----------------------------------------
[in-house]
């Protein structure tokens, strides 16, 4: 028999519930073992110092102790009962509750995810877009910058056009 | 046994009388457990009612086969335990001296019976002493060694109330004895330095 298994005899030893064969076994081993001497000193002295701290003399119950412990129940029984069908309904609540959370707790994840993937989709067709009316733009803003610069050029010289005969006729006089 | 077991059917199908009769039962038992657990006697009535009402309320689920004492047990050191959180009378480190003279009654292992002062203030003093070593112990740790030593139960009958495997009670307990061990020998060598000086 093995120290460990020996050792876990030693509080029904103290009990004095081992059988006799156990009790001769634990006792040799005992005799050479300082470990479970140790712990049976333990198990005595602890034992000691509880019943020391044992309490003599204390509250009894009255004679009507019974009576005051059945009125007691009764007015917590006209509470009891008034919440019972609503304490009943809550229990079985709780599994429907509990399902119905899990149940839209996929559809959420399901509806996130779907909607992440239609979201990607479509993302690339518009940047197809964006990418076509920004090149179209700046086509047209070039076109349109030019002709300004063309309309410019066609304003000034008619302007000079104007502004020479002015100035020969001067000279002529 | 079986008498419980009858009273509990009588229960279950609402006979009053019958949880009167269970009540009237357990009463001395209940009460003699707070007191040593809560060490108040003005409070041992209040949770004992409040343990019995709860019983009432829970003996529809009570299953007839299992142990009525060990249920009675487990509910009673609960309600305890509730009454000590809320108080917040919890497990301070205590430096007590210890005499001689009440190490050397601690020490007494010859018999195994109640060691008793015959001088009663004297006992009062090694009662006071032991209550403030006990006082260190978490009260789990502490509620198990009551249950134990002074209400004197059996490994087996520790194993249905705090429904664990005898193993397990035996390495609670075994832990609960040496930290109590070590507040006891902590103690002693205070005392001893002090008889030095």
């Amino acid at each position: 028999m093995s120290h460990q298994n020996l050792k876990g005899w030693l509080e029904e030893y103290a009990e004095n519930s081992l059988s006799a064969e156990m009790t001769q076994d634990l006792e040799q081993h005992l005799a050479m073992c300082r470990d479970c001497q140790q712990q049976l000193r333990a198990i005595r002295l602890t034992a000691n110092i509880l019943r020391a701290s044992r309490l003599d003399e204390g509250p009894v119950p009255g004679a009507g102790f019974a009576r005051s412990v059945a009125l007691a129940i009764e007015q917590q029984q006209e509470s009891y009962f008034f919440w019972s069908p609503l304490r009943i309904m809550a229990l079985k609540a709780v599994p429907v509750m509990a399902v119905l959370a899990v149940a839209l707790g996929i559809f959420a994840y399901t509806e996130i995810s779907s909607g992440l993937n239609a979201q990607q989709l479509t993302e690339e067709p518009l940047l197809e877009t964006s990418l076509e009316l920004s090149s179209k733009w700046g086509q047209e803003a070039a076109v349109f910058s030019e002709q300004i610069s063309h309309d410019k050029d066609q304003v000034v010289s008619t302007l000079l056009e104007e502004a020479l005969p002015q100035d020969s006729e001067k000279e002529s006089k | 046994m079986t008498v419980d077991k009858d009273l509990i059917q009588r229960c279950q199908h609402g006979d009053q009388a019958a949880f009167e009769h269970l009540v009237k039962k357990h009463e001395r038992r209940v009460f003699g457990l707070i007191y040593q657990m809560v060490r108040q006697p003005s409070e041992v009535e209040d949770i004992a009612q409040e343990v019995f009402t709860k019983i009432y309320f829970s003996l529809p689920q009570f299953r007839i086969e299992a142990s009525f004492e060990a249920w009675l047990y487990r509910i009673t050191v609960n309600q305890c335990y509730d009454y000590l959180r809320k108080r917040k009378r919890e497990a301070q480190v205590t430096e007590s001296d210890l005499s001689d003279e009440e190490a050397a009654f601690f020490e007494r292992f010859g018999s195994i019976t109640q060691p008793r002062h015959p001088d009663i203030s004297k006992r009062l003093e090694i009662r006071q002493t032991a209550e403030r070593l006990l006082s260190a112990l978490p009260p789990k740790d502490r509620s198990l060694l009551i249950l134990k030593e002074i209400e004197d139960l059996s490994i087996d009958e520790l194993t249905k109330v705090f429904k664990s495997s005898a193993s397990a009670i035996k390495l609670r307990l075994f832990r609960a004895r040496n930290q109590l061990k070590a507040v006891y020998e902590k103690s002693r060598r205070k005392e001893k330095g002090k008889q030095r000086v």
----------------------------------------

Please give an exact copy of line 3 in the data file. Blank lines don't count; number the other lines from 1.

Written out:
């Amino acid at each position: 028999m093995s120290h460990q298994n020996l050792k876990g005899w030693l509080e029904e030893y103290a009990e004095n519930s081992l059988s006799a064969e156990m009790t001769q076994d634990l006792e040799q081993h005992l005799a050479m073992c300082r470990d479970c001497q140790q712990q049976l000193r333990a198990i005595r002295l602890t034992a000691n110092i509880l019943r020391a701290s044992r309490l003599d003399e204390g509250p009894v119950p009255g004679a009507g102790f019974a009576r005051s412990v059945a009125l007691a129940i009764e007015q917590q029984q006209e509470s009891y009962f008034f919440w019972s069908p609503l304490r009943i309904m809550a229990l079985k609540a709780v599994p429907v509750m509990a399902v119905l959370a899990v149940a839209l707790g996929i559809f959420a994840y399901t509806e996130i995810s779907s909607g992440l993937n239609a979201q990607q989709l479509t993302e690339e067709p518009l940047l197809e877009t964006s990418l076509e009316l920004s090149s179209k733009w700046g086509q047209e803003a070039a076109v349109f910058s030019e002709q300004i610069s063309h309309d410019k050029d066609q304003v000034v010289s008619t302007l000079l056009e104007e502004a020479l005969p002015q100035d020969s006729e001067k000279e002529s006089k | 046994m079986t008498v419980d077991k009858d009273l509990i059917q009588r229960c279950q199908h609402g006979d009053q009388a019958a949880f009167e009769h269970l009540v009237k039962k357990h009463e001395r038992r209940v009460f003699g457990l707070i007191y040593q657990m809560v060490r108040q006697p003005s409070e041992v009535e209040d949770i004992a009612q409040e343990v019995f009402t709860k019983i009432y309320f829970s003996l529809p689920q009570f299953r007839i086969e299992a142990s009525f004492e060990a249920w009675l047990y487990r509910i009673t050191v609960n309600q305890c335990y509730d009454y000590l959180r809320k108080r917040k009378r919890e497990a301070q480190v205590t430096e007590s001296d210890l005499s001689d003279e009440e190490a050397a009654f601690f020490e007494r292992f010859g018999s195994i019976t109640q060691p008793r002062h015959p001088d009663i203030s004297k006992r009062l003093e090694i009662r006071q002493t032991a209550e403030r070593l006990l006082s260190a112990l978490p009260p789990k740790d502490r509620s198990l060694l009551i249950l134990k030593e002074i209400e004197d139960l059996s490994i087996d009958e520790l194993t249905k109330v705090f429904k664990s495997s005898a193993s397990a009670i035996k390495l609670r307990l075994f832990r609960a004895r040496n930290q109590l061990k070590a507040v006891y020998e902590k103690s002693r060598r205070k005392e001893k330095g002090k008889q030095r000086v």